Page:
Mama’s Punjabi Recipes: Bhune Pyaaz da Pulao (Spicy Sauteed Onion Pilaf)


By popular demand from many readers – and especially some younger ones – this is a reprint of Mama’s pyaaz da pulao recipe, but with some additional information and directions.

This pulao recipe is not only tasty but even while the onions and rice are being cooked, people’s mouths start to salivate! This pulao is unique because the rice comes out looking brown, but it is not made with brown rice. The rice still has the distinct taste and aroma of regular basmati rice but because of the way it is made, the pulao has an additional taste of spiced onions. The brown color of the onions runs off on to the rice, which is why I call this “brown onion rice”. This is a very Punjabi dish that is made on special occasions.

Chawal (rice) is a seed of grasses that are generally classified as Asian or African type, whereas wild rice may have evolved in Australia. Rice is normally grown as an annual plant which can grow from 3 to 6 feet tall, depending on the soil fertility. There are three types of rice grains – long, medium or short. The long remain intact after cooking; the medium becomes stickier and is used for sweet dishes or sushi; and the short is used for puddings. Instant rice is fully cooked and then dried. Rice is high in carbohydrates, has some protein and various minerals and brown rice is only higher in fiber than white rice.

The much appreciated aromatic Basmati (literally meaning “fragrant”) rice is long, slender-grained and traditionally from the Indian Subcontinent, with 65% exported by India and the rest from Pakistan. There are at least seven varieties of basmati rice.

Rice is a basic ingredient in many Indian cuisines, irrespective of which part of the country you come from. It is not eaten as much in the Punjab or other parts of Northwest India, where wheat is the staple and rice is made at special occasions like weddings, and usually prepared as a pulao (pilaf) or biryani, a similar dish, both of which can include vegetables or meats.

Pulao is a method of cooking rice in a seasoned broth and was adopted from the Persians who invaded North India three times. In some cases, the rice may become brown depending on the use of onions, a mix of spices and meat or vegetables, depending on the local cuisine. A variation of it can be found in the Middle East, Central and South Asia, East Africa, Latin America and the Caribbean.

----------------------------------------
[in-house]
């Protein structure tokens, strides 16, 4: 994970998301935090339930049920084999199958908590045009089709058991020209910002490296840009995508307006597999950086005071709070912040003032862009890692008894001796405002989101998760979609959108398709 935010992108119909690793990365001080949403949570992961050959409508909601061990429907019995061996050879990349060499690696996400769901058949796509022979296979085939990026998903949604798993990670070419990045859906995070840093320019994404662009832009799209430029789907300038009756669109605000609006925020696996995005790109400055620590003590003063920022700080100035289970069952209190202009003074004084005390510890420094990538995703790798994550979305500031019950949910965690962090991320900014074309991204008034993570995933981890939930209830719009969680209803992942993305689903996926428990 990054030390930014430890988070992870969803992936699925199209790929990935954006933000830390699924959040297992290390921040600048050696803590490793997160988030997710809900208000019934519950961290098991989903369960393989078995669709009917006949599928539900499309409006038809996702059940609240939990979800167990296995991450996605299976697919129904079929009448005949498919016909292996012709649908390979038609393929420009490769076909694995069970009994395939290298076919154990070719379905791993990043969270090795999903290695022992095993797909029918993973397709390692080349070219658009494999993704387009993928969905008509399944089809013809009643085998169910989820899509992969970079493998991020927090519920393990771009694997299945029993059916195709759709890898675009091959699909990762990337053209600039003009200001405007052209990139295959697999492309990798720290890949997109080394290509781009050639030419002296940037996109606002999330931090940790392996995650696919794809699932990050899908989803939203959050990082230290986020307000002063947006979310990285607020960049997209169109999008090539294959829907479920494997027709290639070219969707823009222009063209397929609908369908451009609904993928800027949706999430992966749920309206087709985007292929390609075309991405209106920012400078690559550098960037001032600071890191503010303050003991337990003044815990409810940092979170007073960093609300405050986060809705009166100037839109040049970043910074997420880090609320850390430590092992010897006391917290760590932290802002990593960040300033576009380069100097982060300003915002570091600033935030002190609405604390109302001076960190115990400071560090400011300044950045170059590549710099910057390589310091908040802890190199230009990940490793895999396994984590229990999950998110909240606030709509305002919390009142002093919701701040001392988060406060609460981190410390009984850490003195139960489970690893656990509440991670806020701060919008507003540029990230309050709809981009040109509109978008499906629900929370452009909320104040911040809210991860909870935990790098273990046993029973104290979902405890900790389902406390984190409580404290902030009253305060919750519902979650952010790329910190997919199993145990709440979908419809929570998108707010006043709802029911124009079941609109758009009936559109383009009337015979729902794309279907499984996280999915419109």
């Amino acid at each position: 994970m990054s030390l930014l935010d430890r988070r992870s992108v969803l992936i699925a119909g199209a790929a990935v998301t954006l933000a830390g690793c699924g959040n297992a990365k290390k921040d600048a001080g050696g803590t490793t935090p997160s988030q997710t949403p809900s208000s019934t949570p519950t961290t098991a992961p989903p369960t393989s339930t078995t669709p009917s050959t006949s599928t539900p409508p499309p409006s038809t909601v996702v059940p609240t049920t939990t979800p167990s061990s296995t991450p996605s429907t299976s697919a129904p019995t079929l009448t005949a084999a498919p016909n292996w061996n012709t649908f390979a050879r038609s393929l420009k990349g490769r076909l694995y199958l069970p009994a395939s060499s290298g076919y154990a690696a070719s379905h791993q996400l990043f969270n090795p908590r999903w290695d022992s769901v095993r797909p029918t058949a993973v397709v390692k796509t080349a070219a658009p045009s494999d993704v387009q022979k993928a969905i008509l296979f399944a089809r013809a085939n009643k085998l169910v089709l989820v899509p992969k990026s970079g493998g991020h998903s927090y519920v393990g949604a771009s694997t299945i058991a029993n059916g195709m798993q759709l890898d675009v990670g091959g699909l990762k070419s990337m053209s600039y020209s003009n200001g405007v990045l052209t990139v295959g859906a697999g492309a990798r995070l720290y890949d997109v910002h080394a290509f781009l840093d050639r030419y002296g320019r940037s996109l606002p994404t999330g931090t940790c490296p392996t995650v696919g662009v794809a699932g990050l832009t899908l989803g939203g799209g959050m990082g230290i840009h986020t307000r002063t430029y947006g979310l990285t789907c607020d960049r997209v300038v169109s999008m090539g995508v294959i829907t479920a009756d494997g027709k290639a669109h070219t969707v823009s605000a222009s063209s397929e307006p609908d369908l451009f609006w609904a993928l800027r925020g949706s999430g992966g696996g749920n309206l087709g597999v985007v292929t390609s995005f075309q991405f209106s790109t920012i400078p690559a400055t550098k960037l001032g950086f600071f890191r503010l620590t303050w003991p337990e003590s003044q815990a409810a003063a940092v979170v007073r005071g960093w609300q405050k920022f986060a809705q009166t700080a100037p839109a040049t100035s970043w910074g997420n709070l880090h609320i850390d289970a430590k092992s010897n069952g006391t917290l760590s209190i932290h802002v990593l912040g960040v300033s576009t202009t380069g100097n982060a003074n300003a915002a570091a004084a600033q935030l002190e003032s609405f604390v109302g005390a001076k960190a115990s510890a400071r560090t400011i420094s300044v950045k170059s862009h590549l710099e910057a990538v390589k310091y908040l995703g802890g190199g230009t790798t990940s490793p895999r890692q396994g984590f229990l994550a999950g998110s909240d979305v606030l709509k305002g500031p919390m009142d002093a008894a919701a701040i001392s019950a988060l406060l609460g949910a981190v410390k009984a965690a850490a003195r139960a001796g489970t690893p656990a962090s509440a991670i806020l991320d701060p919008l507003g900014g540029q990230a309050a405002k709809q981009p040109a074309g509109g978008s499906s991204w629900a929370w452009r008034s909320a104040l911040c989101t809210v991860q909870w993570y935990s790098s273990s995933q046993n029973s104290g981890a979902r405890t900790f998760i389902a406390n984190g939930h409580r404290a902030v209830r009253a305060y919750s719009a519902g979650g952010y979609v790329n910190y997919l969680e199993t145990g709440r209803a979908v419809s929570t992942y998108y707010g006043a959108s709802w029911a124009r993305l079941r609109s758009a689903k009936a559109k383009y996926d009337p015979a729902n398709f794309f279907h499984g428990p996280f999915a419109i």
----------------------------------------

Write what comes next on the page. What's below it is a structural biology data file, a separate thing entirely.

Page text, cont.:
2 cups chawal (long grain rice, preferably Basmati)
2 medium pyaaz (onion)
4 cups pani (water)
2 tbsp olive oil or any other oil you prefer
1 stick daal chinni (cinnamon) – broken into 1 inch pieces
2 loung (cloves)
2 ilacchi (cardamom) – split
Namak (salt) to taste

1. Soak the rice for 30 minutes in cold water in a wide rimmed bowl.
2. Peel the onions and cut them into thin, long slices so that the slivers come part.
3. Heat the oil in a medium sized pot and place the sliced onions in it. Stir frequently till they are dark brown, but be careful not to burn them.
4. Add the salt and cinnamon, cloves, cardamom and stir. Add the water and bring to a boil.
5. Drain the rice, then add it to the pot and bring to a boil again. Now reduce the heat to very low, cover the pot and let it simmer.
6. After about 10 minutes, the rice will rise to fill the pot. With a long fork, poke the rice to check that there is no more water on the bottom. Turn the heat off and leave the pot covered for 10 minutes.
7. Serve warm with plain yogurt, daal or rajmah (red beans) or eat simply with Indian pickles.




All too often, I hear that people say they can’t cook well, that it is either too watery or too sticky, and I am confused at how they cook it. Generally they tell me that they let the rice boil for awhile and then serve it from the pot. The problem is that the starch binds the rice together when it is boiled and doesn’t allow the long-grains to show. This also affects the way the cooked rice tastes. Others stir-fry the rice in oil before adding the water, but this only keeps the rice from fluffing up completely.
The best way to cook rice – especially Basmati – is to let it soak for 30 or 45 minutes before cooking it. The water lets the rice puffs up and then most of the starch is washed off when you drain the water. Then add it to boiling water to cook. You’ll love the results!



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Shakuntla Malhotra is a skilled cook of Punjabi dishes made in the old-fashioned style that she learnt as a young woman in her ancestral home in Lyallpur (since renamed Faisalabad), India before it became part of Pakistan after the Partition in 1947. People have often admired her cooking for its simplicity and taste that comes with each mouthful. Even in her mid-eighties, she continues to cook daily and agreed to share some of her delectable Punjabi recipes